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Why is this work relevant for Media?

With the Premier League dominating headlines, and after a year of closed stadiums, the Vanarama National League was being left behind. Ahead of the new season, we needed to break beyond the VNL’s loyal but small fan base, which meant being smart about media.

By anonymously erecting a 10-metre high, specially-built sign, the VNL used physical space to spark a nationwide whodunnit. This non-traditional approach to outdoor advertising resulted in widespread coverage for the league and record match attendances for the new season.


The Vanarama National League (VNL) is the lowest tier of professional football in England. The pandemic hit the league hard as stadiums closed, meaning no fans and no revenue. With the new season approaching, the VNL was in desperate need of some attention to ensure fans returned.

During the cancellations of VNL games, the money-laden Premier League had enjoyed a “record-breaking season” with 40% of the UK tuning into the action. The thousands of light fans who provide the bulk of the VNL’s audience had gone elsewhere.

With vastly inferior resources to the Premier League, we needed a show-stopping stunt that would go beyond just loyal VNL fans and connect with the wider football community. And in the process, remind them when the new season started to guarantee the VNL came back with a bang.

Describe the creative idea / insights

Encouraging English football fans, who had been fed limitless Premier League coverage for 18 months, to care about individual fixtures like Chesterfield vs Wealdstone was never going to have the impact we needed. We needed a real-world stunt that would gain disproportionate media attention.

Our opportunity arose when tinseltown duo Ryan Reynolds and Rob McElhenney took over at Wrexham FC, the longest-serving club in the Vanarama National League. Given their reputation for marketing mischief, the media and fans were waiting to see what they would do next. We saw an opportunity to create a star-studded whodunnit that would capture the imagination. We just needed the right media moment to spark things off.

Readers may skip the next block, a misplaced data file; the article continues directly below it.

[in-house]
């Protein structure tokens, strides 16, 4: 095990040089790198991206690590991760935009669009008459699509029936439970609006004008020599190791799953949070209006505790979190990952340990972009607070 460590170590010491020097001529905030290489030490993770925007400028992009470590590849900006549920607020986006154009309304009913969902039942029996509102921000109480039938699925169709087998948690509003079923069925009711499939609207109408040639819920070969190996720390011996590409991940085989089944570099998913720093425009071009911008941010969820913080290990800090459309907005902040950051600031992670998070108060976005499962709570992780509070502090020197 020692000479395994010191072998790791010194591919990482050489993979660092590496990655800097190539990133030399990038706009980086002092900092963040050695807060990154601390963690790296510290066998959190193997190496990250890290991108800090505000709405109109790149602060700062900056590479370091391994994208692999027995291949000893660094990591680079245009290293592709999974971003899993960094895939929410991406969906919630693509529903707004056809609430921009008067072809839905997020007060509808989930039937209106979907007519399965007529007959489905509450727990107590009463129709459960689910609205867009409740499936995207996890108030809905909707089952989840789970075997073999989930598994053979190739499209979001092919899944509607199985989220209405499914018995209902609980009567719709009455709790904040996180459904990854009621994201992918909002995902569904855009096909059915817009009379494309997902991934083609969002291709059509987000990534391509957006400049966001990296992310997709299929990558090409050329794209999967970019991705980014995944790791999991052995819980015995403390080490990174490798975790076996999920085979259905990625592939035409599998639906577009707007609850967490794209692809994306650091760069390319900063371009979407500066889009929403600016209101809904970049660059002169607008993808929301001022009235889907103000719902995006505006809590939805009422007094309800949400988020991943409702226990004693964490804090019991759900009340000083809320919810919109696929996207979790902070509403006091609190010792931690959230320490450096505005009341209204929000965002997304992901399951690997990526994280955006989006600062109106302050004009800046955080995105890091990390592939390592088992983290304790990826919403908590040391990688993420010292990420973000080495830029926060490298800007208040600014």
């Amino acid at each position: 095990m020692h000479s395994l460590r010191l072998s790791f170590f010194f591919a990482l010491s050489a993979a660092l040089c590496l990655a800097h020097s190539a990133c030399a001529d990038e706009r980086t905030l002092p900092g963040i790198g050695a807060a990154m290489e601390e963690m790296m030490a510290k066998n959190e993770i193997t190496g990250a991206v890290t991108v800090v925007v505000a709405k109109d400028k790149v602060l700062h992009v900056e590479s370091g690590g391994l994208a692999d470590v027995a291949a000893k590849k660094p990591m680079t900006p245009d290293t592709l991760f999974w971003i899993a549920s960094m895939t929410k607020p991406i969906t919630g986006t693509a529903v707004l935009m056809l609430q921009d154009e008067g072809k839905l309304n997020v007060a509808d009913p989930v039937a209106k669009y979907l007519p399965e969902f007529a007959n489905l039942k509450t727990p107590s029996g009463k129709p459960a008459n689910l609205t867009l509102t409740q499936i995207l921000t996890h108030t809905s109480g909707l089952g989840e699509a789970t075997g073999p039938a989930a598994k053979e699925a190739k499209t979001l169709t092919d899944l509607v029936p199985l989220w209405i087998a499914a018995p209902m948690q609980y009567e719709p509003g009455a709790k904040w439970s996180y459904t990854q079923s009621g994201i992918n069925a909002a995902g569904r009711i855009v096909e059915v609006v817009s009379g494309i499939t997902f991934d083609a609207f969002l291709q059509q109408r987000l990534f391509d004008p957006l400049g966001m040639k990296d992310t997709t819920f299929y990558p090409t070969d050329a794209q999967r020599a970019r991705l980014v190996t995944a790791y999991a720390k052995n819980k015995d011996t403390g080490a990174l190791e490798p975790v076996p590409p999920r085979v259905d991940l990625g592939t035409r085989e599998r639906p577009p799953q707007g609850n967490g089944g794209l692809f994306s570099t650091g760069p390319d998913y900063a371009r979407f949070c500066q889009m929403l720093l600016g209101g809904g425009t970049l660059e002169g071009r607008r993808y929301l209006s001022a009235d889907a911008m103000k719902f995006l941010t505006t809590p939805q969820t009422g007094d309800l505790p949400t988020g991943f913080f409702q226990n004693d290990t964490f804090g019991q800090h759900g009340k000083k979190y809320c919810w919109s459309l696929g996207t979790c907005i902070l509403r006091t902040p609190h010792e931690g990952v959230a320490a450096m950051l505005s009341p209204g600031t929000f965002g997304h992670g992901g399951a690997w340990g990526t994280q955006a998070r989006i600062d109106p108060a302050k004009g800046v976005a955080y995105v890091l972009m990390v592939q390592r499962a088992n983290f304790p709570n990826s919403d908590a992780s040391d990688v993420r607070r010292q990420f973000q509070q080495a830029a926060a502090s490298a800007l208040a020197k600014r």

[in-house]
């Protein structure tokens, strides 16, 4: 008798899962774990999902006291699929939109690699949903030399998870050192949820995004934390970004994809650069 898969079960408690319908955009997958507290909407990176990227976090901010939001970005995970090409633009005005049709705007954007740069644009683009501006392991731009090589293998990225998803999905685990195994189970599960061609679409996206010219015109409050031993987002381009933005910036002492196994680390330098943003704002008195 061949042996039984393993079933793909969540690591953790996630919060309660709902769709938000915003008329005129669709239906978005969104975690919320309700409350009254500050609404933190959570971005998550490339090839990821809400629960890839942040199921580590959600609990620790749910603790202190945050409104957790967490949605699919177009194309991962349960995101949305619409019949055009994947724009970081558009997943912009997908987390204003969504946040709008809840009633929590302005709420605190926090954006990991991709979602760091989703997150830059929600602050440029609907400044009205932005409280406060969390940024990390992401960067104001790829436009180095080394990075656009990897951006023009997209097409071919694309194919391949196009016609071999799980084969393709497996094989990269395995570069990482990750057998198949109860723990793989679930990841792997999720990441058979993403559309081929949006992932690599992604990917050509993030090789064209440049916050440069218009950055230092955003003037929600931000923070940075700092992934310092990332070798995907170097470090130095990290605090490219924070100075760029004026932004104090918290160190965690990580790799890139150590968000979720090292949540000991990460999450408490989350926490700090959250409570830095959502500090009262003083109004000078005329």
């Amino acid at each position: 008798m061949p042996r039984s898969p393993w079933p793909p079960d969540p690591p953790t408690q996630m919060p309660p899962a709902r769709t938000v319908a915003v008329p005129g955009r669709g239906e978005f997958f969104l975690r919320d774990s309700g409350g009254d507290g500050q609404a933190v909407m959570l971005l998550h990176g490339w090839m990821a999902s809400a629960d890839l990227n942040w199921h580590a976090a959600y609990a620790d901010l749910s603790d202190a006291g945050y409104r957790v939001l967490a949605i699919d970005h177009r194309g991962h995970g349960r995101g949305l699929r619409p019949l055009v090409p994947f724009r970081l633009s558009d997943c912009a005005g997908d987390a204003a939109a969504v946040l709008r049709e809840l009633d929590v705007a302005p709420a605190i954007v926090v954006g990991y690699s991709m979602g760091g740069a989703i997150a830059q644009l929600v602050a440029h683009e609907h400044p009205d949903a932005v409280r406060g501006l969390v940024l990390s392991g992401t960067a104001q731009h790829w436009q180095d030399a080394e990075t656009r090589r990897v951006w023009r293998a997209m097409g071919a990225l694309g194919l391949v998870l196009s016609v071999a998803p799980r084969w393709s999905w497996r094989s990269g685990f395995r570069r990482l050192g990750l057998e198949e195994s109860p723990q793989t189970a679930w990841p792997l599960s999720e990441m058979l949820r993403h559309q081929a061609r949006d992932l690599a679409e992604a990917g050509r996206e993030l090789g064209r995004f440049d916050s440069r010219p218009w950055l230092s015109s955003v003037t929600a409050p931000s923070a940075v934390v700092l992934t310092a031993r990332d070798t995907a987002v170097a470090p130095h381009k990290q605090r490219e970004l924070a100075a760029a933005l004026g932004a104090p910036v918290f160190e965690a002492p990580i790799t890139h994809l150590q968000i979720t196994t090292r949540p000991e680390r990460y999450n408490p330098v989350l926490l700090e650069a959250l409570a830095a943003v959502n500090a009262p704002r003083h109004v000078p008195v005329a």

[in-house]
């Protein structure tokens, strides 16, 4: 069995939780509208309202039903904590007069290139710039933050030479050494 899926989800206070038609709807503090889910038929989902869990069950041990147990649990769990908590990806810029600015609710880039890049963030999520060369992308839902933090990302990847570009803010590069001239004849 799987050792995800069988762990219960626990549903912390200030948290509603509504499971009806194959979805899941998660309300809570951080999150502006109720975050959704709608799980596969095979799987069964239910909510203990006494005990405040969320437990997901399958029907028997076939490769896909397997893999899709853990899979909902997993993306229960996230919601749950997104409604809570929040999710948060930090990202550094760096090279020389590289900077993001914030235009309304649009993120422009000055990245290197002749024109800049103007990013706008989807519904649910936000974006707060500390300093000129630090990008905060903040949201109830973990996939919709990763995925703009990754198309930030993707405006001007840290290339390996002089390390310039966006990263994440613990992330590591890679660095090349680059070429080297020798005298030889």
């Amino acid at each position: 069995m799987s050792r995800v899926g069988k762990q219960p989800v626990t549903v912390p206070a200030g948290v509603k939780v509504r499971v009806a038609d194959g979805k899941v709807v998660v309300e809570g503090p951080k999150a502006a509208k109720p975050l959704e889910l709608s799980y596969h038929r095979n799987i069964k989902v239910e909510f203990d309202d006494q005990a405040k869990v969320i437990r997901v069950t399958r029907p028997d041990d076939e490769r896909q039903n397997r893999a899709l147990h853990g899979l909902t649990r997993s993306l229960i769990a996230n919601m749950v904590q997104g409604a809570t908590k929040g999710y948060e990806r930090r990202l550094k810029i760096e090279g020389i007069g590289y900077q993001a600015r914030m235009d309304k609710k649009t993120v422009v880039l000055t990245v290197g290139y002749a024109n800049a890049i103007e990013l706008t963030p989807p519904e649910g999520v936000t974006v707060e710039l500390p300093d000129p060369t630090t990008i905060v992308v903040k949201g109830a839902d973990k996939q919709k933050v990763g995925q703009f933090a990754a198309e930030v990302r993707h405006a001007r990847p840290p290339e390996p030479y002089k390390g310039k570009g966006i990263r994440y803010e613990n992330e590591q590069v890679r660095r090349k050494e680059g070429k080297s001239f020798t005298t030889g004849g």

In the middle of a summer’s night, six days ahead of the first VNL fixtures, we erected a giant 10-metre high Hollywood-style sign saying WREXHAM on the top of Bersham Bank, the famous slag heap overlooking Wrexham.

Describe the strategy

The VNL has a loyal, but small fan base. Our focus was the thousands of more fans who provide the majority of the VNL’s revenue, but often get their football fix elsewhere.

Given how swiftly football news moves, we knew an online-first approach would disappear quickly. We needed something that existed in the real world, something impactful and accessible to guarantee the message spread organically.

So our strategy was to install our sign in the most visible place in Wrexham and then to…do nothing, letting the media and football fans speculate over who might be responsible.

Then with the nation gripped by our Hollywood whodunnit, we augmented the sign to reveal that the culprits were the VNL, interrupting the Premier League’s media dominance and reminding football fans that the new season was just around the corner.

Describe the execution

On day one, the media arrived at our specially-built, 10-metre sign as planned to interview selfie-hunting locals as they attempted to figure out who might be responsible. Naturally, speculation centred around Ryan Reynolds. But after he tweeted “I wish I’d thought of that”, journalists were left stumped.

Before the big reveal, we added elements to the stunt to keep the story going. Characters from Wrexham FC and the local council were introduced. Searchlights made sure the sign could be seen at night. Fake security guys kept the new tourists in check.

Then it was time for the reveal. On day six, we rolled out a giant banner above the sign saying VANARAMA NATIONAL LEAGUE SEASON PREMIERE AUGUST 21. And every major outlet in the UK had to finish the story for their audience, including a reminder about the new season.

List the results

The campaign had a total reach of 570m+ from outlets such as The Times, Mail Online and Mashable. This included multiple reports from BBC and ITV News, both of which covered the reveal moment live on TV. Culminating in a total earned media value of £500k+.

Locals loved it too, as the sign drew in tourists from miles around. One local artist used the sign as the subject for a painting, with the BBC even citing it as a reason Wrexham could be crowned City of Culture 2025!

And after a year of no fans and no revenue, match attendances were a whopping 38% higher than pre-pandemic, comfortably setting a new all-time attendance record. This is especially impressive when considering that the Premier League, with its increase in viewership during lockdowns, only has a 6% rise.

All on a budget of under £30,000 with no media spend.

Please provide budget details

Total budget:



“WREXHAM” Hollywood font giant letter production - £6,174.00

Framework - £6,125.00

Installation and de-rig - £9,272.00

Production of Vanarama sign (for reveal) - £1,450.00

Drone photography and video - £400.00

Spotlights - £300.00

Security team - £250.00

Land owners payment - £2,500.00

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